Passenger traffic on railways: The total number of passengers travelling by Indian Railways fell by 1.2% in Q3. This indicator had fallen by 2.1% in Q2. The number of passengers using the non-suburban services of Indian Railways during Q3 stood at 902 million, lower than even Q2 FY13 when it was over a billion.
Domestic passengers handled by airports: This is one indicator which has constantly done well over the years (irrespective of how the airlines operating in India have performed). Domestic passengers handled by airports grew by 4.9% in Q3. In fact, the total number of passengers handled stood at an all-time high of 92.7 million. On the flip side, the cargo moved by airlines was down 1.3%.
The Economic Survey of FY20 points out that the “declining rate of fixed investment decelerates GDP growth with a lag, which eventually causes a deceleration in the growth of consumption as well. This lag between rate of fixed investment and its impact on GDP growth is seen to be of three to four years".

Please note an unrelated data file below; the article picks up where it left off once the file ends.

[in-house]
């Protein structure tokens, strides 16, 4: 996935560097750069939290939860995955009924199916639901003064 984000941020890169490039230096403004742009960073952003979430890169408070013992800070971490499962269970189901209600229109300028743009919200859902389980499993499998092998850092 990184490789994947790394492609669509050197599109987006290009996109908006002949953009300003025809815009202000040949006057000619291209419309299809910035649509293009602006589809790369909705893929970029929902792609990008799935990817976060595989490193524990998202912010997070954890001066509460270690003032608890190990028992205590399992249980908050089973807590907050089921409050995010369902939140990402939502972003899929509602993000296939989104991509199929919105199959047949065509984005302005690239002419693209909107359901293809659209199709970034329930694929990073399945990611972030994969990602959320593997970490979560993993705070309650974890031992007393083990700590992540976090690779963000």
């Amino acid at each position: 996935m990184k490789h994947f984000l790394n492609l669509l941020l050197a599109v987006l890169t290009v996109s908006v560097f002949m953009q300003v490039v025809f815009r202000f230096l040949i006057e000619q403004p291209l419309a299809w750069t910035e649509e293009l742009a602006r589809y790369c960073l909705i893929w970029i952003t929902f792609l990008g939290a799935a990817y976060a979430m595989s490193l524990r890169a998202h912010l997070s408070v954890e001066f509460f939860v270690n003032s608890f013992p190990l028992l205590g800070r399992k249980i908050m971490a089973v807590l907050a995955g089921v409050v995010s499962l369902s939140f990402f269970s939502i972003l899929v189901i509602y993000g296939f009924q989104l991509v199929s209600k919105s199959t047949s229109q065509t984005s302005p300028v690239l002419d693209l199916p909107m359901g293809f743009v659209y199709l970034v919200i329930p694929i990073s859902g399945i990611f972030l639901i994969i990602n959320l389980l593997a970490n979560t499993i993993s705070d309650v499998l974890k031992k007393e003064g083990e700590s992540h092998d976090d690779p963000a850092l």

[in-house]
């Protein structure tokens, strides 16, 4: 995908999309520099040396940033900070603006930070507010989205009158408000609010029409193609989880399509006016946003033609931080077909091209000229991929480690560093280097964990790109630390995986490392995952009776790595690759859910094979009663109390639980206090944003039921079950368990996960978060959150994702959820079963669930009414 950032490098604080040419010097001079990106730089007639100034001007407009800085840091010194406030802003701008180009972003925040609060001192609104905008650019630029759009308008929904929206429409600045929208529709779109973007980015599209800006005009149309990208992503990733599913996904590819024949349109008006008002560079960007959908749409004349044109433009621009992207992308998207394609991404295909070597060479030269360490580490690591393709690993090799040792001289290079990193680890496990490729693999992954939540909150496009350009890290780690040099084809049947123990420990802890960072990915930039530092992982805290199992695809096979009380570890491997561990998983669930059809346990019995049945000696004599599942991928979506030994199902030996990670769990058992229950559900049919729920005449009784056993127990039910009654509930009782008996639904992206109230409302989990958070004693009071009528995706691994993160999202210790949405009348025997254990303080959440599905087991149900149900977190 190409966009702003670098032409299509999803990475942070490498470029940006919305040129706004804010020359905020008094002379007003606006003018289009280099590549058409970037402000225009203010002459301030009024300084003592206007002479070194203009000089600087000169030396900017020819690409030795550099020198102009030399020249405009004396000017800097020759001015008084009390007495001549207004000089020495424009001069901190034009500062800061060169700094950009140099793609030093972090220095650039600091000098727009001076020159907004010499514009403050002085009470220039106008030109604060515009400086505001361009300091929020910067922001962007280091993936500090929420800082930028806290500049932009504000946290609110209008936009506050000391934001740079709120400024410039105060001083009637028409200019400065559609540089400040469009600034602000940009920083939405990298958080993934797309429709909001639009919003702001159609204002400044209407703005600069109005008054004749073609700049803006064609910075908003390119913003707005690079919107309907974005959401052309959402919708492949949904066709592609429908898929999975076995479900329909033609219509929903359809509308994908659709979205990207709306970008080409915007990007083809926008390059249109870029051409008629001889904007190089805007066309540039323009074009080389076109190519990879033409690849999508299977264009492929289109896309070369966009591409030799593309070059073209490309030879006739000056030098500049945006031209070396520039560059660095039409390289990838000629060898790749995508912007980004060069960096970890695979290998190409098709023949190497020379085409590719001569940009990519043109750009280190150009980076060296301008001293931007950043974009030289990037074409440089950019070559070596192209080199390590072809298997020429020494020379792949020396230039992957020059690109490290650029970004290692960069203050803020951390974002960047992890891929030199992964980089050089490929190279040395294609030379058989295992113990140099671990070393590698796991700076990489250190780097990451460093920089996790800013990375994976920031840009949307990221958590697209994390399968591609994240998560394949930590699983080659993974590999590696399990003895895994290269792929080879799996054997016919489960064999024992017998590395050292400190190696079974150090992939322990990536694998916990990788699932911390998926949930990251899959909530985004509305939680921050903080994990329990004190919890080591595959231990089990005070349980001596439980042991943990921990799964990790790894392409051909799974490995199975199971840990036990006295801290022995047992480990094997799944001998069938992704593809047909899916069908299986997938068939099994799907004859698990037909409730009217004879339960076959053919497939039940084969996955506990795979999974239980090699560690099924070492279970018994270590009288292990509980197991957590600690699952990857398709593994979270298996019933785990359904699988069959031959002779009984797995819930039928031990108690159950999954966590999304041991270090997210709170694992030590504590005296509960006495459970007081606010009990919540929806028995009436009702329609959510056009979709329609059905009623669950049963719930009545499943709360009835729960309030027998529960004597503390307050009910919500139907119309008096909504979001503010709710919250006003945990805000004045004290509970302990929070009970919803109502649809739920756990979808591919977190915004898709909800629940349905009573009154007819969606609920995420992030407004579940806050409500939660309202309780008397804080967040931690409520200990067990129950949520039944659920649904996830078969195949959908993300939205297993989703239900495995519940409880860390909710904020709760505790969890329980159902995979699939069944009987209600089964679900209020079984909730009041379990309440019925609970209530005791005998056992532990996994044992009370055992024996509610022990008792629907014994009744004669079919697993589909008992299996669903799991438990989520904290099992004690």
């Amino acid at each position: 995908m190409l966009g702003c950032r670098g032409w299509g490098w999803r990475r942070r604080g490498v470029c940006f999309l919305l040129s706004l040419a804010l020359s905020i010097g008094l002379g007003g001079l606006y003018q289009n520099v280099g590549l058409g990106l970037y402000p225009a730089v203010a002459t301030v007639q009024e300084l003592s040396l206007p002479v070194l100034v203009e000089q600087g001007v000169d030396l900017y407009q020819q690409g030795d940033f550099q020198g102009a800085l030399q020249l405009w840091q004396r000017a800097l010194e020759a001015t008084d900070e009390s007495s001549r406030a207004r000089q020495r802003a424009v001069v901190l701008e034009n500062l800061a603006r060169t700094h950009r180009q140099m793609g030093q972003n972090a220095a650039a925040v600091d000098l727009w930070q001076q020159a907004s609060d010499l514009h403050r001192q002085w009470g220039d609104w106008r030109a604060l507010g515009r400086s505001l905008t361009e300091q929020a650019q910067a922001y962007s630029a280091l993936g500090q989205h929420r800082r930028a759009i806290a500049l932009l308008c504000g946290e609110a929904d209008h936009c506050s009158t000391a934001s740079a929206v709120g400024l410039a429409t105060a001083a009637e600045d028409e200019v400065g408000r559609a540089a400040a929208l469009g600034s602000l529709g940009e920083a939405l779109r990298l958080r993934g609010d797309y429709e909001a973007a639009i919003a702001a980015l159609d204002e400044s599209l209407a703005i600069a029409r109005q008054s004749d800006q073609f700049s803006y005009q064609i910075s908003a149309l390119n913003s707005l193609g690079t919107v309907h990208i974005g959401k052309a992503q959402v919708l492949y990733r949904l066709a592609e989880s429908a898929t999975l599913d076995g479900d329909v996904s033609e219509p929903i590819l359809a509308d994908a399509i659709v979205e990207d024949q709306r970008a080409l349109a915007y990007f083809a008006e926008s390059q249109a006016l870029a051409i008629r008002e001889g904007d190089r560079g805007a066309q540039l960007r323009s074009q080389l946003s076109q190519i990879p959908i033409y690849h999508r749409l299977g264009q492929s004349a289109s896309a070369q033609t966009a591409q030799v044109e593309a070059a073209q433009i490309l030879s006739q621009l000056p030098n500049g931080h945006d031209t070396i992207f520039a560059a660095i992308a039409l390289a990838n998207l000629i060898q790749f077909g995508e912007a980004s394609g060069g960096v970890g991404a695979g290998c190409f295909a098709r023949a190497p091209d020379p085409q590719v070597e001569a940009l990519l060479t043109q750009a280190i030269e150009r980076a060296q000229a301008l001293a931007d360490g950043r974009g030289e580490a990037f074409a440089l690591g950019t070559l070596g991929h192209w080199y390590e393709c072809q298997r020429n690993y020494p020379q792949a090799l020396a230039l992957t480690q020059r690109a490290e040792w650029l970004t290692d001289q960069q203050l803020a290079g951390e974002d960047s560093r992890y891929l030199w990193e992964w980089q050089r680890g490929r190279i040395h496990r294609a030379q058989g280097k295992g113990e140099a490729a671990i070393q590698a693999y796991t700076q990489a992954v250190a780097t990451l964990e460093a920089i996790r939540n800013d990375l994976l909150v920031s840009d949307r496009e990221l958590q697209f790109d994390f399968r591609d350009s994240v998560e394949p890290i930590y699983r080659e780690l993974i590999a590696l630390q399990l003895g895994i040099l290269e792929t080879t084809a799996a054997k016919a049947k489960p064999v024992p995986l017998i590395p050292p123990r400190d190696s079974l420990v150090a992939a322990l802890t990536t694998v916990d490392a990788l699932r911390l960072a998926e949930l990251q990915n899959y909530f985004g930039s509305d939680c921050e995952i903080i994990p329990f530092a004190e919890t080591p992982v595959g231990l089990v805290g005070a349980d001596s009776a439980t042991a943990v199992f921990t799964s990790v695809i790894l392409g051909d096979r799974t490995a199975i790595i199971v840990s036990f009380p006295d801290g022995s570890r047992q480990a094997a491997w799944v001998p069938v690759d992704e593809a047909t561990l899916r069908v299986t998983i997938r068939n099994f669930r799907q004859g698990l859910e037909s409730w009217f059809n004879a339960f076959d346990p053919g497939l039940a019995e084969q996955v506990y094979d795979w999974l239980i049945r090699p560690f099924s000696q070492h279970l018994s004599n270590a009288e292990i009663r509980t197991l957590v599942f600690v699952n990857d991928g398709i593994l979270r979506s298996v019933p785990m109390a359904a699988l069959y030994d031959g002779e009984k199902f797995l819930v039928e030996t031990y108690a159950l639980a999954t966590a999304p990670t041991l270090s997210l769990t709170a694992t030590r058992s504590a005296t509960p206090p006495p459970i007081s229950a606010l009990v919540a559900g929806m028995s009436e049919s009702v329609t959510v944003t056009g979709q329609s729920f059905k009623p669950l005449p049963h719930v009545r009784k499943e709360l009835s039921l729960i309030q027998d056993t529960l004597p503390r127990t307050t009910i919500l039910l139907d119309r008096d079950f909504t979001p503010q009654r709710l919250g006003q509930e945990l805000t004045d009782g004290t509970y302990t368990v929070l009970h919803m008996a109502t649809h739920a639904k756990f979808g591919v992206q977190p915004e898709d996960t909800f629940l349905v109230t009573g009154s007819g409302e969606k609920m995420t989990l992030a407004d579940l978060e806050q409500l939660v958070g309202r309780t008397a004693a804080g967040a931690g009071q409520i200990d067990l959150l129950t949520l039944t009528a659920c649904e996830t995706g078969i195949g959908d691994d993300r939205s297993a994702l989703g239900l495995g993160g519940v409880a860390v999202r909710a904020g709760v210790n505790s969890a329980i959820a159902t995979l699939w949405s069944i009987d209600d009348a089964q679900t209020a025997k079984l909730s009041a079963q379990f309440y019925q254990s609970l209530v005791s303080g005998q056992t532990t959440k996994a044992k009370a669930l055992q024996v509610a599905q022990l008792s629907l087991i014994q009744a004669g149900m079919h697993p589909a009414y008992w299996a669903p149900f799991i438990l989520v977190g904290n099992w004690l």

India’s investment to GDP ratio peaked at 35.8% in FY08 and has been largely falling since then. The ratio in FY20 is expected to be at 28.1% of GDP, the lowest since FY01, when it was at 26%. In this scenario, what do the economic indicators that represent investment suggest?
Domestic commercial vehicles sales: Faster commercial vehicle sales indicate robust activity on the infrastructure and industrial front. In Q3, sales fell by 17.2%, which was an improvement over the 35% fall between Q2.
Bank lending to industry: The overall outstanding loans to industry in Q3 grew by just 1.6%. It had grown by 2.7% in Q2. This is despite the industry benefitting from a huge cut in income-tax rates. Clearly, the industry is not in the mood to borrow and expand currently. Indeed, that is not surprising at all.
As the Economic Survey of FY20 points out: “Higher growth of consumption improves the investment outlook, which results in still higher growth of fixed investment that further accelerates the growth of GDP, inducing a still higher growth of consumption." The industry is waiting for consumption to rebound sufficiently wherein its current capacities are adequately utilized, only then will it expand.